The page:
Global Policy Forum

Libya Rebuffs U.N. Chief on Bomb Trial


By Barbara Crossette

New York Times
December 6, 1998

The United Nations Secretary General, Kofi Annan, gambled on an unusual trip to Libya yesterday but apparently failed to persuade Colonel Muammar el-Qaddafi to turn over two suspects wanted in the bombing of a Pan Am jet over Lockerbie, Scotland, in 1988.

After keeping Mr. Annan waiting nearly all day at the Libyan coastal town of Sirte, Colonel Qaddafi met for an hour and a half at an undisclosed location with the Secretary General, who said afterward that the talks were "fruitful and positive." Mr. Annan's aides said he left Libya in good spirits but indicated that obstacles remained in the path to a trial in the Netherlands.

"Libya has confirmed its seriousness and readiness to find a solution to the Lockerbie problem," Mr. Annan said at a news conference in Tripoli, the Libyan capital. "Libya has also agreed to a trial in a third country and believes that it ought to be possible to find answers to all other outstanding issues related to this matter." But a trial in a third country, specifically the Netherlands, was not the main issue Mr. Annan went to Libya to discuss. That compromise was agreed to with the United States and Britain in August after the Libyans - balked at a trial in either country.

The problems that have arisen since come from Libyan demands that the two suspects, if convicted, not be imprisoned in Scotland. Libya also wants more assurances that United Nations sanctions, imposed for its failure to hand over the two suspects, will indeed be lifted when it turns the men over.

Mr. Annan, whom aides describe as a born conciliator, flew to Sirte at some political risk, saying he wanted to try to break the decade-long deadlock in the case by getting Colonel Qaddafi's agreement to stop delaying the transfer of the two suspects to the Netherlands for a trial by Scottish judges.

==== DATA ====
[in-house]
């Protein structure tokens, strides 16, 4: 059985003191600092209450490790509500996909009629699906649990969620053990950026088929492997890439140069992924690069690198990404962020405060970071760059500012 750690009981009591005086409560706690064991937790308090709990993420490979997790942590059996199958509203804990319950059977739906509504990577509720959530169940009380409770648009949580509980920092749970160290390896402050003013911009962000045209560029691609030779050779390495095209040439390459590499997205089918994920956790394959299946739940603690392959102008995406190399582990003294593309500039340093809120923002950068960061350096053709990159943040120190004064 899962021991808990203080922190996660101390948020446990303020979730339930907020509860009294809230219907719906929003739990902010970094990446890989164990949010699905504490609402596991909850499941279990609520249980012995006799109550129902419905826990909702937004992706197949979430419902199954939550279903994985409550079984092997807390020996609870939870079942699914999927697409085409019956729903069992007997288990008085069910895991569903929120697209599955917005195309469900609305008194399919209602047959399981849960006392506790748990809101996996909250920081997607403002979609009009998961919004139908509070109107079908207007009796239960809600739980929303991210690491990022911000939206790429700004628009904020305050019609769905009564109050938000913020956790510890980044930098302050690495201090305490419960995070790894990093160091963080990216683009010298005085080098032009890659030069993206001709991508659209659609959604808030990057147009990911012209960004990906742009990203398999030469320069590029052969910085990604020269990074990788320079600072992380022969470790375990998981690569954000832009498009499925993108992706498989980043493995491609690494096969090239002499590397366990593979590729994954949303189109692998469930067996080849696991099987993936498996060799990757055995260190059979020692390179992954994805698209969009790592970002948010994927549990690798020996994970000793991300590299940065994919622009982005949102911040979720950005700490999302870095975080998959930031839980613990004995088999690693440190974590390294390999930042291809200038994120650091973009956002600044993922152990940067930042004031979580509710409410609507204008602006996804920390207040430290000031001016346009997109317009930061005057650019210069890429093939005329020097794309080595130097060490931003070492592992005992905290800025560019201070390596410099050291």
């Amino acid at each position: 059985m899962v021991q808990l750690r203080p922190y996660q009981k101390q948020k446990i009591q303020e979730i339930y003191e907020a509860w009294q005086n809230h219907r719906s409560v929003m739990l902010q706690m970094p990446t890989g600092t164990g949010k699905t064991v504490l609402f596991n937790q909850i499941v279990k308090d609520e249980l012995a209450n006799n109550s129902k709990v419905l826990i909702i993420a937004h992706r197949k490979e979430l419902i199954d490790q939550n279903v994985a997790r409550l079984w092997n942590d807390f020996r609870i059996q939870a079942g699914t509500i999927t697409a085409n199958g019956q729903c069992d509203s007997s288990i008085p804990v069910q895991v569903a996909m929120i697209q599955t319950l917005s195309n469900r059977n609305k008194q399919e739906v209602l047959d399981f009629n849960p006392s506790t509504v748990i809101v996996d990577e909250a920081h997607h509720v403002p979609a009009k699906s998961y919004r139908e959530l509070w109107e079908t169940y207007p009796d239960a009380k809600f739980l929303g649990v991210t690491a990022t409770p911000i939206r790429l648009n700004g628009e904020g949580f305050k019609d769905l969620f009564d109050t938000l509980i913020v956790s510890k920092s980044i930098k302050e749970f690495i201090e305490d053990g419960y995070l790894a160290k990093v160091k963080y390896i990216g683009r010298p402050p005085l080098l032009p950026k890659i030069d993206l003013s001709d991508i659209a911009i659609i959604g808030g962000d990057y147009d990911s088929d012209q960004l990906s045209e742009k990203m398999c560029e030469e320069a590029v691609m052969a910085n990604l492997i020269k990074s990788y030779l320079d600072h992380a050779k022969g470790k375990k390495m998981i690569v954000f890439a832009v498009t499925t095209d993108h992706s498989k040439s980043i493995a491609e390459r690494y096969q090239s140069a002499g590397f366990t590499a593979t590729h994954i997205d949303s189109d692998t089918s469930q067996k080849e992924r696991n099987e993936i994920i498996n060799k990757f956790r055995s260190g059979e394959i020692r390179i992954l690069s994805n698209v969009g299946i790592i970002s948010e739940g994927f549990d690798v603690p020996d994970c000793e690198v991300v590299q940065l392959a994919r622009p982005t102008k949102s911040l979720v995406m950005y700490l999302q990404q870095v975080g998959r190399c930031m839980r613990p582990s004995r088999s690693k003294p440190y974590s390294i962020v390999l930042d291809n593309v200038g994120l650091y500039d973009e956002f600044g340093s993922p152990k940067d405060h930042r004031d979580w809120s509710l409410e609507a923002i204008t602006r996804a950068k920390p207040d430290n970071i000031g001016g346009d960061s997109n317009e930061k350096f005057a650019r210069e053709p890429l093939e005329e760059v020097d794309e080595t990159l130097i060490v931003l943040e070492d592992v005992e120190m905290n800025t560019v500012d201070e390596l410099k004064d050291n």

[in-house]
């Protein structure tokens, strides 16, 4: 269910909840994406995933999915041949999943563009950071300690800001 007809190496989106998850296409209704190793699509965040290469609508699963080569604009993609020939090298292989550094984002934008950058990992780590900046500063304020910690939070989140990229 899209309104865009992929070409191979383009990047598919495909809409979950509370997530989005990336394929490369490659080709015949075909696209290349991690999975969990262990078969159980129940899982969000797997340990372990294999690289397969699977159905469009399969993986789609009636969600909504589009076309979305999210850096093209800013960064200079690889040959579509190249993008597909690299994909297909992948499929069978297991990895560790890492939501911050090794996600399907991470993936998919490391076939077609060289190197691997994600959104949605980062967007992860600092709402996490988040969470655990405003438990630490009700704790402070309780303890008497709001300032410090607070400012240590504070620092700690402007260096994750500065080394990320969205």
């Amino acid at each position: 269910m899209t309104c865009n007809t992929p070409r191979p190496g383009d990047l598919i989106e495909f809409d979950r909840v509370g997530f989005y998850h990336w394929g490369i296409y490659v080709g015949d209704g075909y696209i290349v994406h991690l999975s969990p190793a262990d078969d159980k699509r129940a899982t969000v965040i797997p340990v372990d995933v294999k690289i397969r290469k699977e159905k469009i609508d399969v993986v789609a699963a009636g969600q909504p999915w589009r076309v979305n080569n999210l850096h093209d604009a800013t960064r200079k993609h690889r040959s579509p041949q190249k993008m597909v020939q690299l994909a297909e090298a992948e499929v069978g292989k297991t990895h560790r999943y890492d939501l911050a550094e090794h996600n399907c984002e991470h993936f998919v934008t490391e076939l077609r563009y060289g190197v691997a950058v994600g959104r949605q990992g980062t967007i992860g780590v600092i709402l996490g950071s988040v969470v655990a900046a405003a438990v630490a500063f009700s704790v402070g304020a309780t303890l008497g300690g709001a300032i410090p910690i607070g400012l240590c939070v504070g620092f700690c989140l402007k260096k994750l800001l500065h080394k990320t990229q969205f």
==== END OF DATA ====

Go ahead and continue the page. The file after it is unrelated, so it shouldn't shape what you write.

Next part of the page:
When Mr. Annan arrived at Sirte, he was left talking with Libya's Foreign Minister, Omar al-Montasser, and Libya's representative to the United Nations, Abu Zeid Omar Dorda, as well as the visiting eresldent of Burkina Faso, Blaise Cornpaore.

Mr. Annan detoured from a trip between Tunisia and a meeting of Persian Gulf leaders in Abu Dhabi to go to Libya, despite the skepticism of diplomats and United Nations officials, and he could have met either lower-level Libyan official at his office in New York. His trip to Libya was premised on talks with Colonel Qaddafi, although there was no assurance in advance that the Libyan leader would show up.

This is the third time in his first two years as Secretary General that Mr. Annan has taken political risks to try to reach a compromise with a dictatorial leader.

He agreed two years ago to reconstitute an investigation team looking into allegations of massacres in Congo when the new President, Laurent Kabila, whose troops were accused of the killings, refused to work with the group set up by the United Nations Human Rights Commission.

In February of this year, he went to Baghdad to persuade President Saddam Hussein to resume cooperation with arms inspectors. In both cases his agreements were not honored.

There were no details immediately available on his talks with Colonel Qaddafi, whom he met in a lavish desert tent, which a television crew was permitted to film. Expectations for the meeting were never very high, but the United Nations had a plane on standby in Italy in case the two suspects were released.

It is still possible that this could happen, since Libya's Parliament has been summoned into a rare session on Tuesday. Pan Am Flight 103 was blown up over the town of Lockerbie on Dec. 21, 1988, killing 270 people, including 11 on the ground. An investigation by British and American law enforcement and intelligence agencies concluded that two Libyan agents had planted an explosive disguised as a radio-cassette player planted on the plane.